Old atrocity finally set to be laid to rest
There was joy as the remains of the last victim of the Mamelodi 10 were exhumed at the Old Winterveld Cemetery in Pretoria yesterday after 14 years of investigations.
Families of the Mamelodi 10 sat for hours in the scorching sun as investigators retrieved the remains of Jeremiah Ntuli, who was killed by the apartheid government in the most ruthless fashion.
What was left of the remains was some teeth, left humerus, pelvis, left and right femurs and left and right small tibia fragments.
Ntuli, Samuel Masilela, Sipho Phillip Sibanyoni, Elliot Sathekge, Jeremiah Magagula, Thomas Phiri, Morris Kabini [Nkabinde], Rooibaard Geldenhuys, Abram Makolane and Stephen Makena make up the Mamelodi 10.
Jeremiah's mother, Maria Ntuli, 86, sat not far from the grave with just a smile on her face. "I no longer have any pain. I am at peace," she said.
On June 26 1986, 10 teenagers from Mamelodi were lured to their deaths in a joint operation by members of the Northern and Western Transvaal Security Branch and the SADF's Special Forces.
Security police agent Joe Mamasela collected the teenagers in a minibus by pretending to be an MK member taking them into exile.
Instead, he drove them into the bushes near Zeerust where they were surrounded by security forces.
The teenagers were made to lie on the ground and injected by special force members with an unknown substance which made them unconscious.
They were then placed in another minibus and an accident was faked.
The vehicle was set alight and the teenagers were burnt to death.
Their charred bodies were found by locals and they were buried as paupers.
The families of the 10 assumed they had gone into exile. It was only during the Truth and Reconciliation Commission's (TRC) amnesty processes that the families learnt the truth.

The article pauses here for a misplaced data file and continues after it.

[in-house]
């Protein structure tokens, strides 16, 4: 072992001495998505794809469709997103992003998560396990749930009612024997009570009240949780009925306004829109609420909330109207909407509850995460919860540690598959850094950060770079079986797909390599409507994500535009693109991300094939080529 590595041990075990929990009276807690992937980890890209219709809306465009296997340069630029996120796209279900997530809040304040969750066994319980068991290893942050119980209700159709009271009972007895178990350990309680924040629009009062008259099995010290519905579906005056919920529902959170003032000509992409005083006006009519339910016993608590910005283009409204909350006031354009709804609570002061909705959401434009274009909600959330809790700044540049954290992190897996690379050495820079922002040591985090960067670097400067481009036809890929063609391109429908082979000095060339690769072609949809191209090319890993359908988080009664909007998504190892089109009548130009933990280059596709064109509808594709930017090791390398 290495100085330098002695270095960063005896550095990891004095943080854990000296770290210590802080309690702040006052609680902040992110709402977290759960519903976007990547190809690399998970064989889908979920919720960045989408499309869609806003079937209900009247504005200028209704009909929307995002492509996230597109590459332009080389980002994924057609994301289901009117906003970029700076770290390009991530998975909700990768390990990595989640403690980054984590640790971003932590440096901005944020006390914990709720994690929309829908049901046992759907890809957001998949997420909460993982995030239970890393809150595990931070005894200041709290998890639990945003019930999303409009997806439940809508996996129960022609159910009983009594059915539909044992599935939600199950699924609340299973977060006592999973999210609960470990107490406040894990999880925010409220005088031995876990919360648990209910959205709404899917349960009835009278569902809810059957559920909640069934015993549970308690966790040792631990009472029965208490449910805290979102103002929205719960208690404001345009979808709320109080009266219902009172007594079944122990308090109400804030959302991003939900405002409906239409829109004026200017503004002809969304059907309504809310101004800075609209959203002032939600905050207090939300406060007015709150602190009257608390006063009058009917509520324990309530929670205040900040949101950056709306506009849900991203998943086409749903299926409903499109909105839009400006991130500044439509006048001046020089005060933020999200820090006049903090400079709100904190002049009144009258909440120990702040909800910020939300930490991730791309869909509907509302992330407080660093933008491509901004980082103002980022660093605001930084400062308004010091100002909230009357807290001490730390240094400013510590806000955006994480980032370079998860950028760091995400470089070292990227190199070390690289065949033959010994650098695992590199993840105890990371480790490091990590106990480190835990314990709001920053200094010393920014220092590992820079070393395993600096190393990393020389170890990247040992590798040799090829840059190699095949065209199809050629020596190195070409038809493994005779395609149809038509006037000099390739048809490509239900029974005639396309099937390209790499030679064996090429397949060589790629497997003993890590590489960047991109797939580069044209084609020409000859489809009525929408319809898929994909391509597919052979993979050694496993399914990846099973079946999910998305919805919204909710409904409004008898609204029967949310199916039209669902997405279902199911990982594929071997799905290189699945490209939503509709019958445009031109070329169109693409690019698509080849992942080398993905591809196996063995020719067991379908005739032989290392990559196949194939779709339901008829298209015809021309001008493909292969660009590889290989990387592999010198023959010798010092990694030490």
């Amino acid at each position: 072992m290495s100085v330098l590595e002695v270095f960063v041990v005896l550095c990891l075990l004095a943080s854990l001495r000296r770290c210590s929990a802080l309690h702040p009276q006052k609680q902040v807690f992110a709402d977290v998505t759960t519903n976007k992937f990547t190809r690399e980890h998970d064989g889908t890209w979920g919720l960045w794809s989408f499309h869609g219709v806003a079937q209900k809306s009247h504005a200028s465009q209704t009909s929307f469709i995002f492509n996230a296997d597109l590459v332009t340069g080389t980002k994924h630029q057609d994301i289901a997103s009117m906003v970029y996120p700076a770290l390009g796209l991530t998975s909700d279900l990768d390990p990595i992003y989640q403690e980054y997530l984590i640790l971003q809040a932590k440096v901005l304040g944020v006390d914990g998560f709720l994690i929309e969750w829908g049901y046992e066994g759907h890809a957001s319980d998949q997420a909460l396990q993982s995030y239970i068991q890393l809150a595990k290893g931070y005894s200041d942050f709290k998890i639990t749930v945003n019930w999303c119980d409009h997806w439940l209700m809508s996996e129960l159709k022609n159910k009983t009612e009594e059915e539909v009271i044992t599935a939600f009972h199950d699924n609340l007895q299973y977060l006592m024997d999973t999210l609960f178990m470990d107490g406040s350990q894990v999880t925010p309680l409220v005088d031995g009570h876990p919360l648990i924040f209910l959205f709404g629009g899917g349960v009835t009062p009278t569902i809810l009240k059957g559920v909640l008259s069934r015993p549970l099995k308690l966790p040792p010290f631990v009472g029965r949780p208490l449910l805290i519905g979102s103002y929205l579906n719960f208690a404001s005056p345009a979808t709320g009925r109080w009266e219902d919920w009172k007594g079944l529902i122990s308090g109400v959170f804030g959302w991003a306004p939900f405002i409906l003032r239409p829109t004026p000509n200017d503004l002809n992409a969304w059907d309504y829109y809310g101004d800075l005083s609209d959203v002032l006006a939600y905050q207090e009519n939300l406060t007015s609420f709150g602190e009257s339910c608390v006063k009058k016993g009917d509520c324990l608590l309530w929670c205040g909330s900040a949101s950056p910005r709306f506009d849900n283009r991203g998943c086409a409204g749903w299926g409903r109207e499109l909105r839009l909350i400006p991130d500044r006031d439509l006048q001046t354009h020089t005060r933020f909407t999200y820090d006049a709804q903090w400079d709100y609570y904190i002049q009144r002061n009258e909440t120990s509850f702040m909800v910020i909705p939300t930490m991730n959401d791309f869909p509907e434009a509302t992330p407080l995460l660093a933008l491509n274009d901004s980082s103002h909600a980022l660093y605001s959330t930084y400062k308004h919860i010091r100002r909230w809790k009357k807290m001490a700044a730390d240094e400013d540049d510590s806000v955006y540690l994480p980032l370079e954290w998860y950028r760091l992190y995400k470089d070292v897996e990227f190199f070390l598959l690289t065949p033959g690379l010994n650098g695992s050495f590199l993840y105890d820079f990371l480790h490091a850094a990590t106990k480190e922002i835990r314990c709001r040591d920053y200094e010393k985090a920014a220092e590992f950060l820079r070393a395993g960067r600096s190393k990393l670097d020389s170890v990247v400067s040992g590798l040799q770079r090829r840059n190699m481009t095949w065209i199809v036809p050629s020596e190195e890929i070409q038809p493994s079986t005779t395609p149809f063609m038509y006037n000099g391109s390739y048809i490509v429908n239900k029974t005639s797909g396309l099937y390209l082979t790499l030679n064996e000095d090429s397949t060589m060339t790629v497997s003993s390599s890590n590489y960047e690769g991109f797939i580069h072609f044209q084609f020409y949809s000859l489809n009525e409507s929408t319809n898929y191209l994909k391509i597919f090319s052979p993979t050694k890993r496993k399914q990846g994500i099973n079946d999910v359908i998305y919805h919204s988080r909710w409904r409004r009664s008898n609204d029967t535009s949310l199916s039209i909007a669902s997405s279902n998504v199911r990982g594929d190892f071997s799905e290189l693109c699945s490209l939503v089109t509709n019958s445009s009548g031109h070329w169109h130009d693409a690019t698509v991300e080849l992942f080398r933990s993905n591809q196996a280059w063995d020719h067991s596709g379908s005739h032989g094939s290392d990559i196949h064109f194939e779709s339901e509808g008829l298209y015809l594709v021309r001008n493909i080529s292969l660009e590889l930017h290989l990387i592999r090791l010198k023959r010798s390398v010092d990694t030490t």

Eight operatives from then SADF Special Forces, Northern and Western Transvaal Security Branches applied for and were granted amnesty for the operation by the TRC.
The parents of the Mamelodi 10 then searched for their remains for many years themselves, without success.
In 2005, the Missing Persons Task Team in the National Prosecuting Authority conducted investigations that led to the Old Winterveld Cemetery.
A drone was flown over the cemetery to take images of the graveyard. A map was then produced and the team focused on the section with unmarked graves between 1985 and 1987 to locate the grave.
Claudia Bisso, a member of the Missing Persons Task Team said it was difficult to find the grave as some had been buried randomly on what used to be paths but evidence gathered from previous discoveries by the task team was used to track down the last grave.
Forensic tests will be conducted on the remains and they will then be handed over the families for burial.
Would you like to comment on this article or view other readers' comments? Register (it’s quick and free) or sign in now.
Please read our Comment Policy before commenting.